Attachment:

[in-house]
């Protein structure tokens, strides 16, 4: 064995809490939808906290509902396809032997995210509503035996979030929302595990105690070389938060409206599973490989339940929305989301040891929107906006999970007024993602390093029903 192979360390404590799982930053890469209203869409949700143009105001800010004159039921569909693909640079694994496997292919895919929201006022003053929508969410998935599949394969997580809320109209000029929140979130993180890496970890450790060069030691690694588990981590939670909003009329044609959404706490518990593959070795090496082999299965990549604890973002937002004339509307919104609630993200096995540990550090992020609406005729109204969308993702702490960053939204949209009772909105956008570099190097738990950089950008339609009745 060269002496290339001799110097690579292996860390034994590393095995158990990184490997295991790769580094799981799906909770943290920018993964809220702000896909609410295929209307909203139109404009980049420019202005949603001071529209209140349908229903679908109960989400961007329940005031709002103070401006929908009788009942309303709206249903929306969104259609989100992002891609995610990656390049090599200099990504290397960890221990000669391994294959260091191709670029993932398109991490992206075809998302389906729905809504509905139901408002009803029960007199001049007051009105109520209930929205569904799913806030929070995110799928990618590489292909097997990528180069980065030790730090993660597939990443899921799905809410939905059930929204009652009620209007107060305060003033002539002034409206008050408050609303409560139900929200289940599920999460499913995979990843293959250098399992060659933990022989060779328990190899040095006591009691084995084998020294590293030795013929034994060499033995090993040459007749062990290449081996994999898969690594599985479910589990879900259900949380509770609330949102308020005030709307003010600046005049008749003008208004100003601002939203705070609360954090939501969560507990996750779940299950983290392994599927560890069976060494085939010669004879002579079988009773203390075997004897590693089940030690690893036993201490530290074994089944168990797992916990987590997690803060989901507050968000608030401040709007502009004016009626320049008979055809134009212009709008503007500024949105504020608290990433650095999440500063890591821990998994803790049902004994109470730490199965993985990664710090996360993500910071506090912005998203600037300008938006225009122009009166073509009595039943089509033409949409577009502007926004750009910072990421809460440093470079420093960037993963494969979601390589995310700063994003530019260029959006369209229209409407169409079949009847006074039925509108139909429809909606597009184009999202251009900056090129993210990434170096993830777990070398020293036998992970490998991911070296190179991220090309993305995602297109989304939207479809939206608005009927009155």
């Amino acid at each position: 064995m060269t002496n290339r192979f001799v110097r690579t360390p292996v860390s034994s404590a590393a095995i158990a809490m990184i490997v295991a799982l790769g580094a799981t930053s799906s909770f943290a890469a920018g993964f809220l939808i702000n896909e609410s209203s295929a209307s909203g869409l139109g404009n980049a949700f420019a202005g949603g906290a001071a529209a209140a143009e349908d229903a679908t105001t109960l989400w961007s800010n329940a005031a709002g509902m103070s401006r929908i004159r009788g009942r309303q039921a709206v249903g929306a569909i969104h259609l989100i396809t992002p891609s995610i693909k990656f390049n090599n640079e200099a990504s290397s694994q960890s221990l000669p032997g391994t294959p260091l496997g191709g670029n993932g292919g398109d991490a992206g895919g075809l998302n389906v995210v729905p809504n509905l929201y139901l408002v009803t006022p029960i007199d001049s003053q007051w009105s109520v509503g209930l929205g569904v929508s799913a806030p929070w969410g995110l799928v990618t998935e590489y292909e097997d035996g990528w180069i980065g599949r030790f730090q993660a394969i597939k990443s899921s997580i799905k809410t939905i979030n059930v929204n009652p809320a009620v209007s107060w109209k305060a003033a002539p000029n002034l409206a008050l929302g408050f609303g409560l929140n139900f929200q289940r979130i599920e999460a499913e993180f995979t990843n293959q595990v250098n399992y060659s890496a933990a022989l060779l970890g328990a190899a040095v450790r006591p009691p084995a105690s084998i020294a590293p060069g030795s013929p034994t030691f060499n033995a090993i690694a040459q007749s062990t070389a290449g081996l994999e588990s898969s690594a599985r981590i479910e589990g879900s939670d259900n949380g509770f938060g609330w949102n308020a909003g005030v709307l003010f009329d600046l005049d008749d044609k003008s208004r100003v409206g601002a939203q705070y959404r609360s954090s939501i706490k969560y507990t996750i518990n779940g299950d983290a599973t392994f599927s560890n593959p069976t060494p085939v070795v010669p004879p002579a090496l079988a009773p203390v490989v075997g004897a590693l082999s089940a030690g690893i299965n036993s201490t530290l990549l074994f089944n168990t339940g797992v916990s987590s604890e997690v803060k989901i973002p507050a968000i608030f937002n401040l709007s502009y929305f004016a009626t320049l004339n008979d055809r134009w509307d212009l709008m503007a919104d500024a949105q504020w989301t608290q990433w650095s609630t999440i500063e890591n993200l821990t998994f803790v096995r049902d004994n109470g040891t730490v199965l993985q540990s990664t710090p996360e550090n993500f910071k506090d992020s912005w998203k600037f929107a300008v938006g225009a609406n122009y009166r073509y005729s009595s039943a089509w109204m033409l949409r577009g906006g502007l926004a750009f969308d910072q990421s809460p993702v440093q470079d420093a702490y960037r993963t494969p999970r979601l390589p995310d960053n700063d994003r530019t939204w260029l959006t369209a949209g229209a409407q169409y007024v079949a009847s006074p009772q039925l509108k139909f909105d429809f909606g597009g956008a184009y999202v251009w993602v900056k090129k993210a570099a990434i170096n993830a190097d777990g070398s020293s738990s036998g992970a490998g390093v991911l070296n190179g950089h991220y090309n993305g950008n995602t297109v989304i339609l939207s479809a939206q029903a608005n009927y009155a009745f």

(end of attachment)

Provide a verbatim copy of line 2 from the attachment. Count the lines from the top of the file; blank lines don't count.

């Protein structure tokens, strides 16, 4: 064995809490939808906290509902396809032997995210509503035996979030929302595990105690070389938060409206599973490989339940929305989301040891929107906006999970007024993602390093029903 192979360390404590799982930053890469209203869409949700143009105001800010004159039921569909693909640079694994496997292919895919929201006022003053929508969410998935599949394969997580809320109209000029929140979130993180890496970890450790060069030691690694588990981590939670909003009329044609959404706490518990593959070795090496082999299965990549604890973002937002004339509307919104609630993200096995540990550090992020609406005729109204969308993702702490960053939204949209009772909105956008570099190097738990950089950008339609009745 060269002496290339001799110097690579292996860390034994590393095995158990990184490997295991790769580094799981799906909770943290920018993964809220702000896909609410295929209307909203139109404009980049420019202005949603001071529209209140349908229903679908109960989400961007329940005031709002103070401006929908009788009942309303709206249903929306969104259609989100992002891609995610990656390049090599200099990504290397960890221990000669391994294959260091191709670029993932398109991490992206075809998302389906729905809504509905139901408002009803029960007199001049007051009105109520209930929205569904799913806030929070995110799928990618590489292909097997990528180069980065030790730090993660597939990443899921799905809410939905059930929204009652009620209007107060305060003033002539002034409206008050408050609303409560139900929200289940599920999460499913995979990843293959250098399992060659933990022989060779328990190899040095006591009691084995084998020294590293030795013929034994060499033995090993040459007749062990290449081996994999898969690594599985479910589990879900259900949380509770609330949102308020005030709307003010600046005049008749003008208004100003601002939203705070609360954090939501969560507990996750779940299950983290392994599927560890069976060494085939010669004879002579079988009773203390075997004897590693089940030690690893036993201490530290074994089944168990797992916990987590997690803060989901507050968000608030401040709007502009004016009626320049008979055809134009212009709008503007500024949105504020608290990433650095999440500063890591821990998994803790049902004994109470730490199965993985990664710090996360993500910071506090912005998203600037300008938006225009122009009166073509009595039943089509033409949409577009502007926004750009910072990421809460440093470079420093960037993963494969979601390589995310700063994003530019260029959006369209229209409407169409079949009847006074039925509108139909429809909606597009184009999202251009900056090129993210990434170096993830777990070398020293036998992970490998991911070296190179991220090309993305995602297109989304939207479809939206608005009927009155």